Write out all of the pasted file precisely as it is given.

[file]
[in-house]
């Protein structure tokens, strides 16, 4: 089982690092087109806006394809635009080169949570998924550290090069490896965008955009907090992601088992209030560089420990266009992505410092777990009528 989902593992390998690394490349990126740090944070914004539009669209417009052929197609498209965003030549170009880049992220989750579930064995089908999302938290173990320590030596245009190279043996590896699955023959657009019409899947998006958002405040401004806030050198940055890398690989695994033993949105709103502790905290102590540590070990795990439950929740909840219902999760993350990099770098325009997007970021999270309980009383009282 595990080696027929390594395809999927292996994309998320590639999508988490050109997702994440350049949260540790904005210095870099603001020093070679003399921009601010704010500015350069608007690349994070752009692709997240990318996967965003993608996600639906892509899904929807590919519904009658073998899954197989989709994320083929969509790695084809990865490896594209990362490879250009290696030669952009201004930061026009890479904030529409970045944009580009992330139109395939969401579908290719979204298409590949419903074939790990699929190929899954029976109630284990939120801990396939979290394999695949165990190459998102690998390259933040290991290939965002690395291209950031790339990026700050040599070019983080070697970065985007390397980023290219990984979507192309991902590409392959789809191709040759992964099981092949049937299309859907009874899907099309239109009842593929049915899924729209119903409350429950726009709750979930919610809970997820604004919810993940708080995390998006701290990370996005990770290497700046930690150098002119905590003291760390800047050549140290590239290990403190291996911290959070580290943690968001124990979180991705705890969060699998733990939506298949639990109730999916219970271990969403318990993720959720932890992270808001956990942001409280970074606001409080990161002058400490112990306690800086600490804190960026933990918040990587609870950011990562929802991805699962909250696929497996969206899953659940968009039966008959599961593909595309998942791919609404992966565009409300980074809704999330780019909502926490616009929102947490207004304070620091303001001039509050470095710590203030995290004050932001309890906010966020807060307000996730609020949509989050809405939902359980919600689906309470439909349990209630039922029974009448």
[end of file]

[in-house]
């Protein structure tokens, strides 16, 4: 089982690092087109806006394809635009080169949570998924550290090069490896965008955009907090992601088992209030560089420990266009992505410092777990009528 989902593992390998690394490349990126740090944070914004539009669209417009052929197609498209965003030549170009880049992220989750579930064995089908999302938290173990320590030596245009190279043996590896699955023959657009019409899947998006958002405040401004806030050198940055890398690989695994033993949105709103502790905290102590540590070990795990439950929740909840219902999760993350990099770098325009997007970021999270309980009383009282 595990080696027929390594395809999927292996994309998320590639999508988490050109997702994440350049949260540790904005210095870099603001020093070679003399921009601010704010500015350069608007690349994070752009692709997240990318996967965003993608996600639906892509899904929807590919519904009658073998899954197989989709994320083929969509790695084809990865490896594209990362490879250009290696030669952009201004930061026009890479904030529409970045944009580009992330139109395939969401579908290719979204298409590949419903074939790990699929190929899954029976109630284990939120801990396939979290394999695949165990190459998102690998390259933040290991290939965002690395291209950031790339990026700050040599070019983080070697970065985007390397980023290219990984979507192309991902590409392959789809191709040759992964099981092949049937299309859907009874899907099309239109009842593929049915899924729209119903409350429950726009709750979930919610809970997820604004919810993940708080995390998006701290990370996005990770290497700046930690150098002119905590003291760390800047050549140290590239290990403190291996911290959070580290943690968001124990979180991705705890969060699998733990939506298949639990109730999916219970271990969403318990993720959720932890992270808001956990942001409280970074606001409080990161002058400490112990306690800086600490804190960026933990918040990587609870950011990562929802991805699962909250696929497996969206899953659940968009039966008959599961593909595309998942791919609404992966565009409300980074809704999330780019909502926490616009929102947490207004304070620091303001001039509050470095710590203030995290004050932001309890906010966020807060307000996730609020949509989050809405939902359980919600689906309470439909349990209630039922029974009448």